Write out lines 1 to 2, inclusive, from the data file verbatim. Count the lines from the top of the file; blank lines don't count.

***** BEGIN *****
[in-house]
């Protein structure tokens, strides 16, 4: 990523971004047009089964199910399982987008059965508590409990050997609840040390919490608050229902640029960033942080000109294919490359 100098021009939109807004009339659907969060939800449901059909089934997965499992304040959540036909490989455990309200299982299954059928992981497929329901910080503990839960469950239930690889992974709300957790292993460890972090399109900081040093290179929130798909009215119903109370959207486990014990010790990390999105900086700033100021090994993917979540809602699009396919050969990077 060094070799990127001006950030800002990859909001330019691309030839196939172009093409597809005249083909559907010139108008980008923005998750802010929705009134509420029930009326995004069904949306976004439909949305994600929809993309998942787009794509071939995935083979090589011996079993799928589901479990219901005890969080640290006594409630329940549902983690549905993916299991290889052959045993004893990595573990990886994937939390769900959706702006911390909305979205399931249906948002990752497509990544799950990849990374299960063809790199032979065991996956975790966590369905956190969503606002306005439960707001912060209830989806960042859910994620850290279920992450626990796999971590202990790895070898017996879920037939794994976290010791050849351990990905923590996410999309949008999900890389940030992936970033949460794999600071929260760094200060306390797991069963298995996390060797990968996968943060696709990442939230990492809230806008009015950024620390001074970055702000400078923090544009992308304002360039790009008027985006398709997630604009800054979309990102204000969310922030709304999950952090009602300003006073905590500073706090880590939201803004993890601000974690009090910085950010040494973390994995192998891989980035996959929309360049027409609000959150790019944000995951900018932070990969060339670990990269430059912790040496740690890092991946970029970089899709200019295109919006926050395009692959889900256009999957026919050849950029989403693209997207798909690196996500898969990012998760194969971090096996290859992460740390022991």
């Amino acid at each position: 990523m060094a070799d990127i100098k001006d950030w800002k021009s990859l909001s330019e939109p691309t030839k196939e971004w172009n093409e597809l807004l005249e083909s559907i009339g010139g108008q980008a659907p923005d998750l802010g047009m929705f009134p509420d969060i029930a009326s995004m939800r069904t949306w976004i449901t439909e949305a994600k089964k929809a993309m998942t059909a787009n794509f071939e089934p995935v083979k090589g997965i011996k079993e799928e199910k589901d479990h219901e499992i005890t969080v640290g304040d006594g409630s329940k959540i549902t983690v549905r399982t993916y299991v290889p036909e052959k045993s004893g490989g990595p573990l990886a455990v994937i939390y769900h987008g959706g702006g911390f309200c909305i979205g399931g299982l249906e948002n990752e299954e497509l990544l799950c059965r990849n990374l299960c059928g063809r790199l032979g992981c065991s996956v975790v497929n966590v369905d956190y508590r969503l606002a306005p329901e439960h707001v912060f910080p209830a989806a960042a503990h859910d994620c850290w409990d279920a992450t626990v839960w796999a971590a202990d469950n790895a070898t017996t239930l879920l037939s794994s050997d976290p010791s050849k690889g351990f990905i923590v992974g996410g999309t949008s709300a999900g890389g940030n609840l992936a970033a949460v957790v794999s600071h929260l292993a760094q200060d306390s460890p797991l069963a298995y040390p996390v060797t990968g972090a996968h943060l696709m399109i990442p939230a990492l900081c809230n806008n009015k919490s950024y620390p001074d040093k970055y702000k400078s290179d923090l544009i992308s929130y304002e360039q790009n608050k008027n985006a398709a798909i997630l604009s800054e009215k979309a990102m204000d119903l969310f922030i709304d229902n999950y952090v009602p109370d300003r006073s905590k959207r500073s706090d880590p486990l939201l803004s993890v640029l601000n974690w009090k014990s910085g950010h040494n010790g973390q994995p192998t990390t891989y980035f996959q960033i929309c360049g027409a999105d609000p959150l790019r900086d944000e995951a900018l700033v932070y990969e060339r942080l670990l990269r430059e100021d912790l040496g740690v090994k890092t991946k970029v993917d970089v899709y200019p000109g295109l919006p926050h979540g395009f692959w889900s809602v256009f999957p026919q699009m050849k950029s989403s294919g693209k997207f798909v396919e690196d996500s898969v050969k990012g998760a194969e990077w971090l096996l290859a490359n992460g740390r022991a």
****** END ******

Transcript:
[in-house]
């Protein structure tokens, strides 16, 4: 990523971004047009089964199910399982987008059965508590409990050997609840040390919490608050229902640029960033942080000109294919490359 100098021009939109807004009339659907969060939800449901059909089934997965499992304040959540036909490989455990309200299982299954059928992981497929329901910080503990839960469950239930690889992974709300957790292993460890972090399109900081040093290179929130798909009215119903109370959207486990014990010790990390999105900086700033100021090994993917979540809602699009396919050969990077 060094070799990127001006950030800002990859909001330019691309030839196939172009093409597809005249083909559907010139108008980008923005998750802010929705009134509420029930009326995004069904949306976004439909949305994600929809993309998942787009794509071939995935083979090589011996079993799928589901479990219901005890969080640290006594409630329940549902983690549905993916299991290889052959045993004893990595573990990886994937939390769900959706702006911390909305979205399931249906948002990752497509990544799950990849990374299960063809790199032979065991996956975790966590369905956190969503606002306005439960707001912060209830989806960042859910994620850290279920992450626990796999971590202990790895070898017996879920037939794994976290010791050849351990990905923590996410999309949008999900890389940030992936970033949460794999600071929260760094200060306390797991069963298995996390060797990968996968943060696709990442939230990492809230806008009015950024620390001074970055702000400078923090544009992308304002360039790009008027985006398709997630604009800054979309990102204000969310922030709304999950952090009602300003006073905590500073706090880590939201803004993890601000974690009090910085950010040494973390994995192998891989980035996959929309360049027409609000959150790019944000995951900018932070990969060339670990990269430059912790040496740690890092991946970029970089899709200019295109919006926050395009692959889900256009999957026919050849950029989403693209997207798909690196996500898969990012998760194969971090096996290859992460740390022991």